So there I was in England at Wiggly Wigglers, minding my own business (well, not really–I being led around the farm and shown the many marvelous things they do) when we peek inside a fridge and what do we see but millions and millions of mealworms, all squirming around in the cold?
Mealworms. Tenebrio molitor, the larva of the mealworm beetle, also called the darkling beetle, or in Britain the flour beetle. You can guess why–they munch on flour and grain (they’ll also find plenty to eat in a compost pile or in leaf litter.) The larvae are perfectly happy to just live in a box in your garage. Just give them a little bran to eat, and they’ll hang out, perfectly clean, odorless, and quiet, until it’s time for them to become bird food.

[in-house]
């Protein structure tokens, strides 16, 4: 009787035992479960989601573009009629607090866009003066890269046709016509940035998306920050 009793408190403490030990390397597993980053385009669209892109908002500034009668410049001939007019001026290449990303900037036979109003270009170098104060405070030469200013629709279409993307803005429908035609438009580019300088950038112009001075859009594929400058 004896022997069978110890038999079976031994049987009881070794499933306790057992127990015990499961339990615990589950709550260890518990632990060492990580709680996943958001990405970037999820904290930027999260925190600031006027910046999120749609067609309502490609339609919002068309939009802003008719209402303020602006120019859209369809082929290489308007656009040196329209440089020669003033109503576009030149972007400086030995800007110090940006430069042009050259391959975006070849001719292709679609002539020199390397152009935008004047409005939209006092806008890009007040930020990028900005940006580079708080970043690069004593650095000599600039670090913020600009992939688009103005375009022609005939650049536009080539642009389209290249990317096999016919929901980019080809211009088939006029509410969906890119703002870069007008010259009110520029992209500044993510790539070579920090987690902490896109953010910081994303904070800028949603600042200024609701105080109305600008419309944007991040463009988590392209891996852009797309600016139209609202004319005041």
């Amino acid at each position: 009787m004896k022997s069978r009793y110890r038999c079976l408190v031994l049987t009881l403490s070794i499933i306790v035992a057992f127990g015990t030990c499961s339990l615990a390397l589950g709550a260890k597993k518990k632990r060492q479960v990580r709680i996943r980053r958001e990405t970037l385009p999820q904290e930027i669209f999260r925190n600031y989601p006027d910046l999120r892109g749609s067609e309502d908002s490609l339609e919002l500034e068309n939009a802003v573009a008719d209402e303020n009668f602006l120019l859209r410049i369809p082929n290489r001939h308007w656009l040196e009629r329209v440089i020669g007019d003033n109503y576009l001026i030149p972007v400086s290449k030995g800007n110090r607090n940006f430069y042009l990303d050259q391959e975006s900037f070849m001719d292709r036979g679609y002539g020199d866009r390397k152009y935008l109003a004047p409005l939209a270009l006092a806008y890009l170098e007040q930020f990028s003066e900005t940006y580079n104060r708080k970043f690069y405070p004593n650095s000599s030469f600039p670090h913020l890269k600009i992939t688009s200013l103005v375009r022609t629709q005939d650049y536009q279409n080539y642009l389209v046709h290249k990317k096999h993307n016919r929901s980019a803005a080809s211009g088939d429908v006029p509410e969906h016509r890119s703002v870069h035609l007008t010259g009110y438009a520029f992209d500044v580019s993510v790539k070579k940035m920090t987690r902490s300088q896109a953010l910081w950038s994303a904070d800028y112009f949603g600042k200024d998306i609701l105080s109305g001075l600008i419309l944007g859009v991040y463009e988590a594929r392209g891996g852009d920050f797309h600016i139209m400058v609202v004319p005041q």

Mealworms are an important food source for wild chicks and fledglings. If birds can’t find enough juicy worms and bugs to bring to their babies, adding mealworms to bird feeders is a good alternative. Just ask the Royal Society for the Protection of Birds, which provides instructions for breeding your own mealworms with a diet of bread and cabbage.
Now, if anyone could get excited about breeding little protein-rich wiggly things in a box, it would be me. But frankly, these critters give me the creeps. Somehow I don’t think mealworms are going mainstream in the United States the way they are overseas. In fact, the Audubon Society’s page on feeding wild birds doesn’t even mention live food as an option (although you can find info on mealworms if you did a little deeper.)
So, what’s up? Would you? Do you? Or do the birds need to fix their own damn dinner?Posted by Amy Stewart on September 20, 2006 at 6:56 am, in the category Real Gardens.